Born in 1981 and amicably calling it quits in 2011, Sonic Youth were one of the coolest rock bands to name drop if you wanted to impress your friends. They were the band that was never quite entirely mainstream (maybe except flittingly during the 90s) but chic and hardcore enough to appreciate their crazy experimental noise rock.
Some notable Sonic Youth songs that repeatedly get a good work out on my stereo are Brave Men Run (In My Family)’ from Bad Moon Rising (1985), Schizophrenia from their fourth studio album Sister (1987) and Bull in the Heather from 1994’s Experimental Jet Set, Trash and No Star. The latter, in particular, is one of my favourite Kim Gordon songs, where her murky marriage of spoken-word overlaid with Thurston Moore and Lee Ranaldo’s quirky heavenly guitars, strikes the right balance, making it instantly recognisable as one of their poppiest songs ever.
I’m not sure whether it was their intention to give it such a commercial makeover, but it accessibility, as the sole single released from their 1994 album, undoubtedly won them over a legion of new fans, especially with the exposure the hilarious accompanying music video released on MTV.
Perhaps, in hindsight, it’s easy to say now yeah sure that music video did wonders for the song in placing it in a lofty position high on the charts. In my mind, there is no doubt that its success is attributed to Kim Gordon asking feminist activist and riot grrl pioneer Kathleen Hanna from Bikini Kills to strut her stuff for the video.
For those who are unfamiliar with Kathleen Hanna, she is often attributed as the woman who scrawled “Kurt smells like Teen Spirit” on Kurt Cobain’s bedroom wall, inspiring the song’s title that would eventually appear on Nevermind.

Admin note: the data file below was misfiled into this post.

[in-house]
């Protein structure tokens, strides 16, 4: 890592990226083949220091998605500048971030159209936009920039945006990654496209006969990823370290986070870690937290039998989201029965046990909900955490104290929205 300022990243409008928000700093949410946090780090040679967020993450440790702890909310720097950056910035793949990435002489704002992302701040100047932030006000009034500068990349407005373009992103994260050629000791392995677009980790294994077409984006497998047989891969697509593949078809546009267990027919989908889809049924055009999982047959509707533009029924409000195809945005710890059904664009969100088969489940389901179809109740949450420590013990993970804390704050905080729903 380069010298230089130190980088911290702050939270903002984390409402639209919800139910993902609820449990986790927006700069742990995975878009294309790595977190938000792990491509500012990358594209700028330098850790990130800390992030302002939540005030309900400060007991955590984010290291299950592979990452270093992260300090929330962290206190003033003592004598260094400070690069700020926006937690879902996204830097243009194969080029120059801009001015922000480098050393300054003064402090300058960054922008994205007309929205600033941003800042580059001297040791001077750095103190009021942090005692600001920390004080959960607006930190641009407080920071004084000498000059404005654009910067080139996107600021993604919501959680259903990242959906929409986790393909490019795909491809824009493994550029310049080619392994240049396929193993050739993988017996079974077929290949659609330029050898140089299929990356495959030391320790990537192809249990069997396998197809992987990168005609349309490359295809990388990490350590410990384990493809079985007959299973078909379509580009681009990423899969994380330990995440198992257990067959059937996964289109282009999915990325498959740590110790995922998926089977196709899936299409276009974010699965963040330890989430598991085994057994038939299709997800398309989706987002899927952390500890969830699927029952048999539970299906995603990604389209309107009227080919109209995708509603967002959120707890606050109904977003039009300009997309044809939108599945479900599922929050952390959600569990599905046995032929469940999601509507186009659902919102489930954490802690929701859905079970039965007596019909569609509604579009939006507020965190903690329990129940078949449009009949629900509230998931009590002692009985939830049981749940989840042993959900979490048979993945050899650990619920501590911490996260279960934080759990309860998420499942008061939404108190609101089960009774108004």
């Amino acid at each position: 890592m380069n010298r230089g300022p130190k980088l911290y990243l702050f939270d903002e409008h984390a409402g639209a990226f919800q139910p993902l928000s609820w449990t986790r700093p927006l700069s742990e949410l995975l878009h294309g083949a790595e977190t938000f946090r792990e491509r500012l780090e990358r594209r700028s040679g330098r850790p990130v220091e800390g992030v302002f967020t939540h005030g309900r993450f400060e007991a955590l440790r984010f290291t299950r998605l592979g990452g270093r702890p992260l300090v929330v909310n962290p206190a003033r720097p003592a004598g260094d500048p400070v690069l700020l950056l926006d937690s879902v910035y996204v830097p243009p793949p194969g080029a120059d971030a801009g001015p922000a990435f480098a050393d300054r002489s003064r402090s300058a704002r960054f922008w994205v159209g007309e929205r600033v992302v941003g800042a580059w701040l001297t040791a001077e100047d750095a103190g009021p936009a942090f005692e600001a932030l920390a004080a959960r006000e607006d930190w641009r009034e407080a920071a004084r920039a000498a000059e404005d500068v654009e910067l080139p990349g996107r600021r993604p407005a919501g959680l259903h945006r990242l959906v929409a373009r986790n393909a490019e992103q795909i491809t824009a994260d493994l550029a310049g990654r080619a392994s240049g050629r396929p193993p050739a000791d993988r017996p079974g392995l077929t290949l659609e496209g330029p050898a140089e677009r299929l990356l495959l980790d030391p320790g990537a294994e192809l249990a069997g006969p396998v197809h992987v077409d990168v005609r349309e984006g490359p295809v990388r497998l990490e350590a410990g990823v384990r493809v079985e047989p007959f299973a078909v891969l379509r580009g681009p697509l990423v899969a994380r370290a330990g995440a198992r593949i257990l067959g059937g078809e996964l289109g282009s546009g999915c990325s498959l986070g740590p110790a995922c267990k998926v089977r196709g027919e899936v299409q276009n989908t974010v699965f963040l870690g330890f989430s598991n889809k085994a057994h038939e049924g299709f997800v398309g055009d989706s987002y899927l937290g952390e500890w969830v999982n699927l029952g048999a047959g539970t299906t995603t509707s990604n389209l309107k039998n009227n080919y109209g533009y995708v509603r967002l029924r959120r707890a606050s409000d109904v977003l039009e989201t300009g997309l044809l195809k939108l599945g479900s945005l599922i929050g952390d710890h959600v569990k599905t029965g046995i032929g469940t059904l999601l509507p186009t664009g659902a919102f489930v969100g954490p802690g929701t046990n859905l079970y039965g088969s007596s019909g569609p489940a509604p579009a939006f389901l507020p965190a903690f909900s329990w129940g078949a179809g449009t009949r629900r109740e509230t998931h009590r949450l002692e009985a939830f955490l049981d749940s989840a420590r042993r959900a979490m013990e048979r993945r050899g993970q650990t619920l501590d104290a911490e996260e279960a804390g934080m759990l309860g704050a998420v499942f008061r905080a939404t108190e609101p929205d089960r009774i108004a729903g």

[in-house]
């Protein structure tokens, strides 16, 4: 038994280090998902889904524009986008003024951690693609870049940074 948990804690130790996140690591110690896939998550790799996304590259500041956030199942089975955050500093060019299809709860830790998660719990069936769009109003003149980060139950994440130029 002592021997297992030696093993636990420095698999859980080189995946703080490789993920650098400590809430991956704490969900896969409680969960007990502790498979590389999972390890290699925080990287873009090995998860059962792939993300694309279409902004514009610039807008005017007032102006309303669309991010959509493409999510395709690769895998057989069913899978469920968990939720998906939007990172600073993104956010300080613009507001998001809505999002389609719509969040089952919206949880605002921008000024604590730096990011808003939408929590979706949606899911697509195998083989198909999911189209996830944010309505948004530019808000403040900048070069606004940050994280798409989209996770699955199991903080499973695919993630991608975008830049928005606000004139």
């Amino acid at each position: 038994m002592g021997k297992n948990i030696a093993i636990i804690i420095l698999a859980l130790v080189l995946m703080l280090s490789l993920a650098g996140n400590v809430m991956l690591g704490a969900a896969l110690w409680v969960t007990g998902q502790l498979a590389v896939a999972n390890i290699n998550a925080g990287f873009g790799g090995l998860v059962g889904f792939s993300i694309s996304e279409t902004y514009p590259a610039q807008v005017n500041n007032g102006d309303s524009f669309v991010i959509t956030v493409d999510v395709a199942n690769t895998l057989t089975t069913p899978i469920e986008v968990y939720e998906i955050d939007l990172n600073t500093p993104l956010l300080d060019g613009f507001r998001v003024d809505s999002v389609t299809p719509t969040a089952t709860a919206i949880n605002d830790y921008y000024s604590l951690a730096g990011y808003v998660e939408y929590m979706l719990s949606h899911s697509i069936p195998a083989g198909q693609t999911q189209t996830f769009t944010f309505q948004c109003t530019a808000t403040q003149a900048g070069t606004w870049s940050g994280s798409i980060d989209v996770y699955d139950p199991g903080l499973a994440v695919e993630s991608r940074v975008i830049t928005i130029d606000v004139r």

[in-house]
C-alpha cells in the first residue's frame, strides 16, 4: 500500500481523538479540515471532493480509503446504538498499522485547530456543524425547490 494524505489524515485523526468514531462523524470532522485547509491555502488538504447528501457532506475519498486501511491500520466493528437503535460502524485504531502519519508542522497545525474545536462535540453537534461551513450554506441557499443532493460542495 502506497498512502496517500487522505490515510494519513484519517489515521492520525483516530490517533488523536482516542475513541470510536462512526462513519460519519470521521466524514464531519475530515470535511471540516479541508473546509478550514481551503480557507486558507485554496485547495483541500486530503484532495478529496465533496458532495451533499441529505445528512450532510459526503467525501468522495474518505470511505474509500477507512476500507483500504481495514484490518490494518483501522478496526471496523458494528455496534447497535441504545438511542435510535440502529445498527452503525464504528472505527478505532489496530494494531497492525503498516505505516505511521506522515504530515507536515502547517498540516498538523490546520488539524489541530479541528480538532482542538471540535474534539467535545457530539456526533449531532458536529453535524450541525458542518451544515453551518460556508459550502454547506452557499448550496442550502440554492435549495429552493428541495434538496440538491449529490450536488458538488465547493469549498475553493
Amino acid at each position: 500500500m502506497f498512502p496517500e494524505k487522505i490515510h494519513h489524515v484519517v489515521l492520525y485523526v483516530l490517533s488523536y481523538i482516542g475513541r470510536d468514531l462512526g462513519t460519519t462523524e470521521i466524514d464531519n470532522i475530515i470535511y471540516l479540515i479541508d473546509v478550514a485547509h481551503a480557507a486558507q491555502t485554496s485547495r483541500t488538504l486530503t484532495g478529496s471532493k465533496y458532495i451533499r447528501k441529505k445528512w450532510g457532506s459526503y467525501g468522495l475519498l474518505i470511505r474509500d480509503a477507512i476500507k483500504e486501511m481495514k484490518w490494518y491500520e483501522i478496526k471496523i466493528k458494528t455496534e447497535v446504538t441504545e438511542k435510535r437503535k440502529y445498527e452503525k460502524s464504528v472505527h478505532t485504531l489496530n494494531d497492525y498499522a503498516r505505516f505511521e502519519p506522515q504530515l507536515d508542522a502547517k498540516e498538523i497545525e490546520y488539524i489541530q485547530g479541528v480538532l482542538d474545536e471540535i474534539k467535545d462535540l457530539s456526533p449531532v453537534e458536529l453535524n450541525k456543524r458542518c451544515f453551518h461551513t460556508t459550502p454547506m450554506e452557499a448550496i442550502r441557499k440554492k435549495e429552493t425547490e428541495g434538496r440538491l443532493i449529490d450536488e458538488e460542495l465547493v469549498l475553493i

The interesting thing about Hanna was her extraordinary infectious presence and her resilience and voice in speaking out against sexism and violence against women. In a lot of ways Kim Gordon was a pioneer herself in a music scene predominately surrounded by men. Moreover, her feminist values mirrored Hanna’s unapologetic critique of male hegemony. Though to see the two of them having a little fun in the music video for Bull In The Heather is pure gold. In fact, Gordon, but more so Hanna, plays the perfect foil in mocking sexism in rock. Just try to take your eyes off Hanna dressed in pigtails and tights, flirting with Sonic Youth, even kissing Gordon; in what just might be a very cheeky thank you to Gordon, for helping inspire Hanna and the early 90s Riot Grrls movement to reclaim the stage for themselves.